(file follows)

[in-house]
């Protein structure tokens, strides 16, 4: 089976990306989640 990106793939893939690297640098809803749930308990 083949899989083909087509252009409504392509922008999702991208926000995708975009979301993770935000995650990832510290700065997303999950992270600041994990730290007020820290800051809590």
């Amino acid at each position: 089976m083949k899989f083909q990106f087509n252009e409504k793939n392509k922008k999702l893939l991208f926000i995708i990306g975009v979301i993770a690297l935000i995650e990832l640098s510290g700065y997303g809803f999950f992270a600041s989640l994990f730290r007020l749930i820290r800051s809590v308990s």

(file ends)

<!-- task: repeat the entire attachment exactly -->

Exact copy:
[in-house]
């Protein structure tokens, strides 16, 4: 089976990306989640 990106793939893939690297640098809803749930308990 083949899989083909087509252009409504392509922008999702991208926000995708975009979301993770935000995650990832510290700065997303999950992270600041994990730290007020820290800051809590």
């Amino acid at each position: 089976m083949k899989f083909q990106f087509n252009e409504k793939n392509k922008k999702l893939l991208f926000i995708i990306g975009v979301i993770a690297l935000i995650e990832l640098s510290g700065y997303g809803f999950f992270a600041s989640l994990f730290r007020l749930i820290r800051s809590v308990s």